Recently, CADE issued its first decision involving the enforcement of patents essential to a standard (Preparatory Proceeding No. 08700.008409/2014-00, TCT v Ericsson). The lessons from this case are discussed in question 13.

  23. 12.

    Standardisation and anticompetitive agreements
    How do competition law rules on agreements, concerted practices, etc, apply to the standardisation process?

  24. As noted before, there is scant case law in Brazil regarding SDOs. In addition, CADE has not issued guidelines or any type of regulation related to this issue. For these reasons, we must consider the general provisions and precedents regulating agreements and concerted conduct and apply them to the SDO context.

    In brief, article 36 of Law 12,529 establishes that acts (including contracts or unilateral practices) that have the intent or potential to (i) limit or harm free competition; (ii) dominate a relevant market; (iii) arbitrarily increase profits; or (iv) abuse of a dominant position, will be deemed unlawful. The case law has been built using a framework similar to the American rule of reason: for every contract or practice under investigation, CADE typically considers whether there is market power, anticompetitive effects and possible pro-competitive justifications that compensate the anticompetitive effects verified.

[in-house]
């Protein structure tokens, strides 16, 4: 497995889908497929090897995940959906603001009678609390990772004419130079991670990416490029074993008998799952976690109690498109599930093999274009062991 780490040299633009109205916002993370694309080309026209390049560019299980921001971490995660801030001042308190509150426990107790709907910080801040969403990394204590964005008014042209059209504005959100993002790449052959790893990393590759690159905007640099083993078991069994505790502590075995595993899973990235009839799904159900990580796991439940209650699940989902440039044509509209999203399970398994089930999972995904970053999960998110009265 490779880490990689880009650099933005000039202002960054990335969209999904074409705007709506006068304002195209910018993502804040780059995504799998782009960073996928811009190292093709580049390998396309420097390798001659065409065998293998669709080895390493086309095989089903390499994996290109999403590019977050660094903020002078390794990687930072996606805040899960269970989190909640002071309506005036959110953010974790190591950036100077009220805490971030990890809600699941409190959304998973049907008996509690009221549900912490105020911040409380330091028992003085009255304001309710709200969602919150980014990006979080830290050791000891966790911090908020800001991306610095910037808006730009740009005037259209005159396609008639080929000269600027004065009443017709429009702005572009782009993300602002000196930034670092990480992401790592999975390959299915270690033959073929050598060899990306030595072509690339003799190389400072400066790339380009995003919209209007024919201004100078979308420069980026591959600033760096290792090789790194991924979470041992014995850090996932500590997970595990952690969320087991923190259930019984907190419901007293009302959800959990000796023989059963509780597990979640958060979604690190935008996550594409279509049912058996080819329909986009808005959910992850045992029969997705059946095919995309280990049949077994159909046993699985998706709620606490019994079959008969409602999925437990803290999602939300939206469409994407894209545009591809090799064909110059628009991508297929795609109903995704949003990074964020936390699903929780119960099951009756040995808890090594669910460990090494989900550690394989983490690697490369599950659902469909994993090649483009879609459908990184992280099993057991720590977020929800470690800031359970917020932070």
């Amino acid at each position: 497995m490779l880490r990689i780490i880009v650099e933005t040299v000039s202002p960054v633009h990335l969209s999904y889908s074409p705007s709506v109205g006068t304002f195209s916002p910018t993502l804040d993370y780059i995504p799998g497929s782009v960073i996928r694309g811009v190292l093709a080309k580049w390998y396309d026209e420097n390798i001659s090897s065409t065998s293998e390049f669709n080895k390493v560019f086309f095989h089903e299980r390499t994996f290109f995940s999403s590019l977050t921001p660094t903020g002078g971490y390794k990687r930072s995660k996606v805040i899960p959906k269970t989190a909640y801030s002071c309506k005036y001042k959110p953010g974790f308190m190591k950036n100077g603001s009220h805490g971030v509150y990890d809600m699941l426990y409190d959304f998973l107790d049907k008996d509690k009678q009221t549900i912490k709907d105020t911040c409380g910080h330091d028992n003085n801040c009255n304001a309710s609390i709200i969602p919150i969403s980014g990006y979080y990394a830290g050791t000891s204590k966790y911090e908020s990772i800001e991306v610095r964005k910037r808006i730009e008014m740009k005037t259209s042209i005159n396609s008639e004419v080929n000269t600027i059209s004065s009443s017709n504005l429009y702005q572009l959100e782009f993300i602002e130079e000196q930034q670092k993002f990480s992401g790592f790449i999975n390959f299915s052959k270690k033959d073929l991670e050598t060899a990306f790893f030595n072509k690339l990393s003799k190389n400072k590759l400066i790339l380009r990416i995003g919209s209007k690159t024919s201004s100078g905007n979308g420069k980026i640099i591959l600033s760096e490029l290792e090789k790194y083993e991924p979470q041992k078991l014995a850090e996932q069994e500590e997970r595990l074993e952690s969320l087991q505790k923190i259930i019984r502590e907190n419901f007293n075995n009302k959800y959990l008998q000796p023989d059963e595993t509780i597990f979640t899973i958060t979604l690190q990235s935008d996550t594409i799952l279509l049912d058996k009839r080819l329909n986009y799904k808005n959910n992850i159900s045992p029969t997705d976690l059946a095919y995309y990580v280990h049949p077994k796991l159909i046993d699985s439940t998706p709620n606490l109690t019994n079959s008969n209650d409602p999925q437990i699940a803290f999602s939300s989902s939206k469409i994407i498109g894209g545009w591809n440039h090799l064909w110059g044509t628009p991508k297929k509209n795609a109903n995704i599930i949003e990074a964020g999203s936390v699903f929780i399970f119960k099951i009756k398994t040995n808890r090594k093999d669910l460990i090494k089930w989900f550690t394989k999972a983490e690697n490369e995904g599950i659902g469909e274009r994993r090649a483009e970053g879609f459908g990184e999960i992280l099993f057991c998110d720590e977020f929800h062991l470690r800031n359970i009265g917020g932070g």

The constitution of SDOs is subject to this same analytical framework. If companies involved have market power and the agreement has anti-competitive effects, it will be deemed unlawful unless precompetitive justifications are substantive and counterbalance the problems identified. As indicated in question 11, CADE has recognised efficiencies related to SDOs – like the development of new technologies and the collective negotiation of the various licences required for the use of such technology. Nevertheless, the potential of anticompetitive effects of SDOs has not been neglected. In particular, the potential of SDOs to limit competition among players in the market for the patented technology and in the downstream markets where this technology is applied is certainly covered by Brazilian competition law.